Modifying vehicles has remained popular for as long as cars have been around. It's a way to make a vehicle stand out from the crowd, improve performance, and generally make British roads a little bit more interesting.
Car insurance companies pay close attention to modifications and in general, are not overly keen on most of them. Motor insurance companies have a massive database on every single car that can be driven on British roads. Using this database they can use the data on its performance, safety records, and likelihood to be in an accident or stolen as a way to provide a quote.
Modifications are an unknown quantity to an insurance company. They know what a car out of the factory will be like but if someone makes a change to it that is not in the database it causes havoc to their ability to quote.
Once a car is modified they simply don't know how it changes the likelihood of the vehicle being in an incident which will lead to a claim. They will do their best to have a guess or in some cases outright decline to insure a vehicle.
There are so many ways to modify a car, too many to list here, some modifications do not do anything other than changing the appearance yet there are others which change the way a vehicle performs, for better or for worse.
This has led to hundreds of people online asking if they have to declare modifications to an insurance company and if they don't what would happen. This article hopes to clear any confusion around the subject and to help those who have modified their car or are thinking about doing so and what they need to do next in regards to their insurance provider.
Do you need to declare modifications to a car insurance company?
It is highly advisable to let your car insurance provider know of any modifications you have made to a vehicle and let them decide whether or not they will be taken into account for the quote or whether the price will go up (or down sometimes).
Changing the fundamental engineering of your cars such as modifying or adding/removing the turbo/supercharger, gearbox, exhausts, and ECU will change the way it performs in such a way that you are more likely to be in an accident because it is faster.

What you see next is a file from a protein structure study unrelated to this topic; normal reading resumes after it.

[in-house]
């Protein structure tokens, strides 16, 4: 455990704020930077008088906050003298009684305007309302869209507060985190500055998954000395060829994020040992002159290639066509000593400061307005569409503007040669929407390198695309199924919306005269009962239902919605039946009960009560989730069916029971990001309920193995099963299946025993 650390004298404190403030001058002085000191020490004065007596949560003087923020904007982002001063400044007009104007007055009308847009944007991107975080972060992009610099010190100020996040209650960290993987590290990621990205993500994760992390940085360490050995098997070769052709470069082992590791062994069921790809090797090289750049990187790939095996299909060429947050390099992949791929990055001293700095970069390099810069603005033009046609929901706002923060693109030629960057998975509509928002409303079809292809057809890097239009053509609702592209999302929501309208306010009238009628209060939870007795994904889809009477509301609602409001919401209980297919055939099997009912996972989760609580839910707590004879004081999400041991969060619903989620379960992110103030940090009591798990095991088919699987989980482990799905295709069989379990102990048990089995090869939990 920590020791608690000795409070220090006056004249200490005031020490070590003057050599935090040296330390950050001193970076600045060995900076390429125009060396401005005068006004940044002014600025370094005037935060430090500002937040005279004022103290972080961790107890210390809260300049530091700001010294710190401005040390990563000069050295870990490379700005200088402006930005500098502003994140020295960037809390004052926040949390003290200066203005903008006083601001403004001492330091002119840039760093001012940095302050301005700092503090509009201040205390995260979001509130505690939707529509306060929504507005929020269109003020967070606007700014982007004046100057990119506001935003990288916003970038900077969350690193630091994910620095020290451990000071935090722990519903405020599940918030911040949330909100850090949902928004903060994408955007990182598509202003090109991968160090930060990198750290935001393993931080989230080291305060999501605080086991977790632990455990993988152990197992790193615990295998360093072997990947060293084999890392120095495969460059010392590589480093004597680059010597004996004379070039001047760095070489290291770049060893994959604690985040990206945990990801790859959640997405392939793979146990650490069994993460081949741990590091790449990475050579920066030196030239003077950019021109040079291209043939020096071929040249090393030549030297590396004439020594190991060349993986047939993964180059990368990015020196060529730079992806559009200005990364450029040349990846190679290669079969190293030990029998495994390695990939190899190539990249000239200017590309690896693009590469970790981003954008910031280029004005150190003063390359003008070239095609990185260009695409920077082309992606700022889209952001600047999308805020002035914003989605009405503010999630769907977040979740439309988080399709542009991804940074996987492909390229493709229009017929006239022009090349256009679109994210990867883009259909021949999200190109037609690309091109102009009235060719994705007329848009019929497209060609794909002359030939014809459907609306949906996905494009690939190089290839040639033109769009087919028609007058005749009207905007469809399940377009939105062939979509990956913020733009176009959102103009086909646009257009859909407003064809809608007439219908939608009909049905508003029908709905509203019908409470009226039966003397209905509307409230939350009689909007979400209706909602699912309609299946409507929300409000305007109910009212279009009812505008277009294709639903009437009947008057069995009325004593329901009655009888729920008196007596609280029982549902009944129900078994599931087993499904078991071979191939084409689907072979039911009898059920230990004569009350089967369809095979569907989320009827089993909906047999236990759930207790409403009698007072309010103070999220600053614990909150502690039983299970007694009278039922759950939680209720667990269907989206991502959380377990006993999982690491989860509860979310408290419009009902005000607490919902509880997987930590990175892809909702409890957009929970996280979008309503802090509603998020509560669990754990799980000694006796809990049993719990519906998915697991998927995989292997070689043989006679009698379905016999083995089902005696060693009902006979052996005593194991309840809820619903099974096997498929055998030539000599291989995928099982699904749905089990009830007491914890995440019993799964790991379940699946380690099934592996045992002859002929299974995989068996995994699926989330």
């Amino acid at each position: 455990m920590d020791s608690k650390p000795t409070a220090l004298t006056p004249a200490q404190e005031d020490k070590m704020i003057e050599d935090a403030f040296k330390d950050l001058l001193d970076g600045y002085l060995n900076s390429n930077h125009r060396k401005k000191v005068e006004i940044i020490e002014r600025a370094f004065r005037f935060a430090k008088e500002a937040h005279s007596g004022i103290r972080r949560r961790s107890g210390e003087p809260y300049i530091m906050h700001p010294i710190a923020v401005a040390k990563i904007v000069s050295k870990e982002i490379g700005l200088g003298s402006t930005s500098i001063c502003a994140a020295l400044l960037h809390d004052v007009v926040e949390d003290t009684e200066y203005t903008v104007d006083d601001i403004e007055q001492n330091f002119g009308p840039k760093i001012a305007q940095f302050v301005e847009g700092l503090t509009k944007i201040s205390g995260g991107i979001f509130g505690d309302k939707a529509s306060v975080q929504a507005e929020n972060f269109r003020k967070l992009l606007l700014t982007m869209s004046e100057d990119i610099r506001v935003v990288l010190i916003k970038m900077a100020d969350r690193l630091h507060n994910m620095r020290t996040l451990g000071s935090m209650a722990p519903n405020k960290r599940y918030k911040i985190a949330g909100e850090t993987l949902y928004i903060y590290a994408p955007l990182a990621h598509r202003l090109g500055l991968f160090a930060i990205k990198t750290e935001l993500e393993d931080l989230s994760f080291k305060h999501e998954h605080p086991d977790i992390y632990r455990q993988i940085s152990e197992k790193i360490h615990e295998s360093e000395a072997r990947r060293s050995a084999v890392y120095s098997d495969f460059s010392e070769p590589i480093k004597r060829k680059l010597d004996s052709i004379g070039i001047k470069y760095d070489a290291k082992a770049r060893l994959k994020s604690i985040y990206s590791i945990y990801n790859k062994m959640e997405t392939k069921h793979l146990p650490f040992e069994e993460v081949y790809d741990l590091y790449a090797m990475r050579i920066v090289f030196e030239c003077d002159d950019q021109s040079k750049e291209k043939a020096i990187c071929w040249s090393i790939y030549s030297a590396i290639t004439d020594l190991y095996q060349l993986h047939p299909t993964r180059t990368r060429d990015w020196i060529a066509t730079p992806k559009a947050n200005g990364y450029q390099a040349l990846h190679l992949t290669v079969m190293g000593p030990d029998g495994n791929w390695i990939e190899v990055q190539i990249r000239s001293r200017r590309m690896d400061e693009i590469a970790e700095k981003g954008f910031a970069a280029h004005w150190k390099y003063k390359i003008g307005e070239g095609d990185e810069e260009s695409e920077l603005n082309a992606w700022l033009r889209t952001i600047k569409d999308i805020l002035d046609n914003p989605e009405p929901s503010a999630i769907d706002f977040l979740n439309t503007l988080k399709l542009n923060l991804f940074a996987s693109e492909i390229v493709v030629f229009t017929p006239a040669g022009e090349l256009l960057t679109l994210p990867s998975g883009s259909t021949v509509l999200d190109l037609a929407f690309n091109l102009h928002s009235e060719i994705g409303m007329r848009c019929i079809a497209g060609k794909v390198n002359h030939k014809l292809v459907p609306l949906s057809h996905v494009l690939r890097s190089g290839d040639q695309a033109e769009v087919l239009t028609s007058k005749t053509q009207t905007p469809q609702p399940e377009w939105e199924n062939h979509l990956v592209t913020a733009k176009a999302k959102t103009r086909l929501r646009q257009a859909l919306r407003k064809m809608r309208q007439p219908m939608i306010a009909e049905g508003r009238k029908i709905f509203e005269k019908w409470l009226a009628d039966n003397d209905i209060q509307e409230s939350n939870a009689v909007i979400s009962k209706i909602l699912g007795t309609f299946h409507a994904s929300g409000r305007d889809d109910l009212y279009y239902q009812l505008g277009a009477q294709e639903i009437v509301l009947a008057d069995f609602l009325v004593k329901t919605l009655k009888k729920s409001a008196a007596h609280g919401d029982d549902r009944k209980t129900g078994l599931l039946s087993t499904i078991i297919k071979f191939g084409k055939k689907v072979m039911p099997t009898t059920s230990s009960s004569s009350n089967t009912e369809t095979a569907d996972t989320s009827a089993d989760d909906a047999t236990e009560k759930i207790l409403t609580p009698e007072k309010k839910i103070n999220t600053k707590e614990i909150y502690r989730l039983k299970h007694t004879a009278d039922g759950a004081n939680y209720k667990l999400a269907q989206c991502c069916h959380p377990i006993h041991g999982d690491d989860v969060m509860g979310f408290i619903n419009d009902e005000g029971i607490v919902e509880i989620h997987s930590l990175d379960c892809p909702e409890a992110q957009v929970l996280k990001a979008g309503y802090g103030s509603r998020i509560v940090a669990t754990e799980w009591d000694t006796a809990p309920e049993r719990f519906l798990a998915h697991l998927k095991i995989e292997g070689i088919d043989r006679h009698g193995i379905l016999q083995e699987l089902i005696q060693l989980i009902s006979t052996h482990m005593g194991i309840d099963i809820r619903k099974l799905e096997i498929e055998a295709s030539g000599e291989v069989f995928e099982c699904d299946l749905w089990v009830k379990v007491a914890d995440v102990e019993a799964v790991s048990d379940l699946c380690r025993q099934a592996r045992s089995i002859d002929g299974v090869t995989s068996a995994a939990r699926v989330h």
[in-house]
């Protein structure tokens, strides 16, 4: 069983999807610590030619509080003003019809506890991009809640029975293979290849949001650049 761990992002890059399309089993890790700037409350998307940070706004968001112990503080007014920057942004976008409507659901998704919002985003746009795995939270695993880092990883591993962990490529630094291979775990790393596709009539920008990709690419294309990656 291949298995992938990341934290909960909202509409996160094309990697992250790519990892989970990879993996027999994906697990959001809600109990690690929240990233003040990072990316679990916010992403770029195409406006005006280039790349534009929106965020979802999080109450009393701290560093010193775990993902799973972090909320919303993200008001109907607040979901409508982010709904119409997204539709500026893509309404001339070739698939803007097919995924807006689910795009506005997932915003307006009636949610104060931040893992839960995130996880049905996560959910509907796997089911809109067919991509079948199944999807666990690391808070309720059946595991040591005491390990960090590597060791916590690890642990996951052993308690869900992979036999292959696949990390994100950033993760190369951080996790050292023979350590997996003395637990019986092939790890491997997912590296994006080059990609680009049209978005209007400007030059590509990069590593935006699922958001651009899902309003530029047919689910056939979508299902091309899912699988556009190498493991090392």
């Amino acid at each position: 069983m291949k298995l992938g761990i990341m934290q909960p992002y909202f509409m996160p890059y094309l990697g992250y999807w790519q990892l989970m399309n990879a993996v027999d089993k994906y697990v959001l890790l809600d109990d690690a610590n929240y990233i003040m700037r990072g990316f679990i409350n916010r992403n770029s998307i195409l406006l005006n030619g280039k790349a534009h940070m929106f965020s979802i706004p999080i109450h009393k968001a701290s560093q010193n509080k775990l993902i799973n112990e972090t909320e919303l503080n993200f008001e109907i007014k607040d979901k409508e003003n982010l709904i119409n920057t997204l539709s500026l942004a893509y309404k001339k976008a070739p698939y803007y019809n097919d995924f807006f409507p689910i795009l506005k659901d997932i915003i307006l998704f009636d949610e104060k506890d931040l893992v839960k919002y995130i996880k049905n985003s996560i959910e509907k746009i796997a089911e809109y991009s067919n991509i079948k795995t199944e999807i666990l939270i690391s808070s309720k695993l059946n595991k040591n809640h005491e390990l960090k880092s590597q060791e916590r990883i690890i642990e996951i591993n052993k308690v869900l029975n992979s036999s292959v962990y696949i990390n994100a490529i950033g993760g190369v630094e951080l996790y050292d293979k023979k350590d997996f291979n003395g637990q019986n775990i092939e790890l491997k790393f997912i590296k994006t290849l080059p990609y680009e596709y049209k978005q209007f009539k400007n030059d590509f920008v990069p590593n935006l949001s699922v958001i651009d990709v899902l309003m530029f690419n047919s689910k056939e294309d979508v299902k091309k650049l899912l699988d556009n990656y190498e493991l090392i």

Even modifying your car with seemingly benign things such as stickers can cause an issue as it's more likely to attract attention which can lead to vandalism from others. It's a well-known fact that people key cars that they're jealous of or ones who are asking for attention, often unwanted.
To conclude, your car insurance provider has covered the vehicle you have described only. If the vehicle is in any way different from that it needs to be declared at the point of application or BEFORE doing the modification.
What happens if you don't declare modifications to an insurance provider?
Your insurance will be void if you don't declare the modifications to an existing plan. You will be committing fraud if it's not declared at the point of application as you have not provided accurate information deliberately.
Some insurance companies will outright refuse to insure modified vehicles at the point of application or even if you're calling to update them about the mods. Never modify the vehicle BEFORE speaking to the insurance company.
Your insurance is not void on the point of being charged by any enforcement officer such as the DVLA or the Police but at the point that the modification has been made. This means you will have been paying for something not worth the paper it's been written on.
Driving without insurance is illegal and can land you with a £300 fine and 6 points on your license at the very least, in reality, you could face an unlimited fine and potentially disqualified from driving and the vehicle seized.
You will need to declare any and all modifications that were done to a car or risk your insurance being void and therefore driving a car illegally.
Don't take the risk.